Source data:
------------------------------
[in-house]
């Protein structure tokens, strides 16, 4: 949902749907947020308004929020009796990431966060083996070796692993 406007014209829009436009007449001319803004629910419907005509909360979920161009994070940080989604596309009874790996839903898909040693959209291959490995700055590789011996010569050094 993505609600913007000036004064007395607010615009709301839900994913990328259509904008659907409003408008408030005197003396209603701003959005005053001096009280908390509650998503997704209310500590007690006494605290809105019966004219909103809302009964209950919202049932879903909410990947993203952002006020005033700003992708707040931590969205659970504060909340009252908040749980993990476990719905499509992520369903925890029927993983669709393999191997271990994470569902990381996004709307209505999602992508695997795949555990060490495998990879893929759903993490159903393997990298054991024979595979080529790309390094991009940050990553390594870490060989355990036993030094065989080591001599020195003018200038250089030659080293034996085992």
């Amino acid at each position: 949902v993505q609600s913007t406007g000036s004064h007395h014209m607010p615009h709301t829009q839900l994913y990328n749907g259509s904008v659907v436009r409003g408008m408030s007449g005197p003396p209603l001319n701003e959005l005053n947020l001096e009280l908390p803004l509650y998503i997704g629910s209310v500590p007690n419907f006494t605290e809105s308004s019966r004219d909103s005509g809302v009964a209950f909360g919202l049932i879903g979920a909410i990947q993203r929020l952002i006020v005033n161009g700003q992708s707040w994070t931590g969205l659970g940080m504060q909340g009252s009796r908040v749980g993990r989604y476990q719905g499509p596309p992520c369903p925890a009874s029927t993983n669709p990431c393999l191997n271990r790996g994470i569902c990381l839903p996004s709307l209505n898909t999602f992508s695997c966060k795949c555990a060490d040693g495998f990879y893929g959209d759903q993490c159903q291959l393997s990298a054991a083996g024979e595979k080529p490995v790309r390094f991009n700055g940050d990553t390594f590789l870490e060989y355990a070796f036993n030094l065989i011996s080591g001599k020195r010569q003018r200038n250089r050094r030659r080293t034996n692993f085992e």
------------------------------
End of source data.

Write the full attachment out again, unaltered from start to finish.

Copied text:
[in-house]
């Protein structure tokens, strides 16, 4: 949902749907947020308004929020009796990431966060083996070796692993 406007014209829009436009007449001319803004629910419907005509909360979920161009994070940080989604596309009874790996839903898909040693959209291959490995700055590789011996010569050094 993505609600913007000036004064007395607010615009709301839900994913990328259509904008659907409003408008408030005197003396209603701003959005005053001096009280908390509650998503997704209310500590007690006494605290809105019966004219909103809302009964209950919202049932879903909410990947993203952002006020005033700003992708707040931590969205659970504060909340009252908040749980993990476990719905499509992520369903925890029927993983669709393999191997271990994470569902990381996004709307209505999602992508695997795949555990060490495998990879893929759903993490159903393997990298054991024979595979080529790309390094991009940050990553390594870490060989355990036993030094065989080591001599020195003018200038250089030659080293034996085992």
């Amino acid at each position: 949902v993505q609600s913007t406007g000036s004064h007395h014209m607010p615009h709301t829009q839900l994913y990328n749907g259509s904008v659907v436009r409003g408008m408030s007449g005197p003396p209603l001319n701003e959005l005053n947020l001096e009280l908390p803004l509650y998503i997704g629910s209310v500590p007690n419907f006494t605290e809105s308004s019966r004219d909103s005509g809302v009964a209950f909360g919202l049932i879903g979920a909410i990947q993203r929020l952002i006020v005033n161009g700003q992708s707040w994070t931590g969205l659970g940080m504060q909340g009252s009796r908040v749980g993990r989604y476990q719905g499509p596309p992520c369903p925890a009874s029927t993983n669709p990431c393999l191997n271990r790996g994470i569902c990381l839903p996004s709307l209505n898909t999602f992508s695997c966060k795949c555990a060490d040693g495998f990879y893929g959209d759903q993490c159903q291959l393997s990298a054991a083996g024979e595979k080529p490995v790309r390094f991009n700055g940050d990553t390594f590789l870490e060989y355990a070796f036993n030094l065989i011996s080591g001599k020195r010569q003018r200038n250089r050094r030659r080293t034996n692993f085992e």